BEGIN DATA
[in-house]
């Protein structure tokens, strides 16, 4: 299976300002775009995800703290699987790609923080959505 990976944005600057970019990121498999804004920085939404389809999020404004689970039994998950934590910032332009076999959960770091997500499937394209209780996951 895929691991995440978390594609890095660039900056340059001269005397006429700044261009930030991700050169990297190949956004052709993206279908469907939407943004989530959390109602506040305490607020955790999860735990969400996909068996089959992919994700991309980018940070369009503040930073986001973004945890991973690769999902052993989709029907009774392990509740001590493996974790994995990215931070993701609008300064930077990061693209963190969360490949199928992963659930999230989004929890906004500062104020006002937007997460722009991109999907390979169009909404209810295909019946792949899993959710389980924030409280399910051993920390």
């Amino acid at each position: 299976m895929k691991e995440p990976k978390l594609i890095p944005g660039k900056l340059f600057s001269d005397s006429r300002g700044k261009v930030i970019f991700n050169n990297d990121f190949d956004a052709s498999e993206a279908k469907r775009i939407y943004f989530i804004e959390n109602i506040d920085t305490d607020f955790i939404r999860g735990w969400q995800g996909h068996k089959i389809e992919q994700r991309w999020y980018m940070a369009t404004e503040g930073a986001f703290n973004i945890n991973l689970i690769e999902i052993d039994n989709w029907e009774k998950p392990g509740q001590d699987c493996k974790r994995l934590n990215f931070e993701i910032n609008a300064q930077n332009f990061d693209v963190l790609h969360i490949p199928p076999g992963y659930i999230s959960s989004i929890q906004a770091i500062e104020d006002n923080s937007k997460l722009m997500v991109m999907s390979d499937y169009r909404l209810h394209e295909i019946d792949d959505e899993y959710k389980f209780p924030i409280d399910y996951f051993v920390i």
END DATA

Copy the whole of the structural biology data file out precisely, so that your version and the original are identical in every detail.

[in-house]
């Protein structure tokens, strides 16, 4: 299976300002775009995800703290699987790609923080959505 990976944005600057970019990121498999804004920085939404389809999020404004689970039994998950934590910032332009076999959960770091997500499937394209209780996951 895929691991995440978390594609890095660039900056340059001269005397006429700044261009930030991700050169990297190949956004052709993206279908469907939407943004989530959390109602506040305490607020955790999860735990969400996909068996089959992919994700991309980018940070369009503040930073986001973004945890991973690769999902052993989709029907009774392990509740001590493996974790994995990215931070993701609008300064930077990061693209963190969360490949199928992963659930999230989004929890906004500062104020006002937007997460722009991109999907390979169009909404209810295909019946792949899993959710389980924030409280399910051993920390």
């Amino acid at each position: 299976m895929k691991e995440p990976k978390l594609i890095p944005g660039k900056l340059f600057s001269d005397s006429r300002g700044k261009v930030i970019f991700n050169n990297d990121f190949d956004a052709s498999e993206a279908k469907r775009i939407y943004f989530i804004e959390n109602i506040d920085t305490d607020f955790i939404r999860g735990w969400q995800g996909h068996k089959i389809e992919q994700r991309w999020y980018m940070a369009t404004e503040g930073a986001f703290n973004i945890n991973l689970i690769e999902i052993d039994n989709w029907e009774k998950p392990g509740q001590d699987c493996k974790r994995l934590n990215f931070e993701i910032n609008a300064q930077n332009f990061d693209v963190l790609h969360i490949p199928p076999g992963y659930i999230s959960s989004i929890q906004a770091i500062e104020d006002n923080s937007k997460l722009m997500v991109m999907s390979d499937y169009r909404l209810h394209e295909i019946d792949d959505e899993y959710k389980f209780p924030i409280d399910y996951f051993v920390i």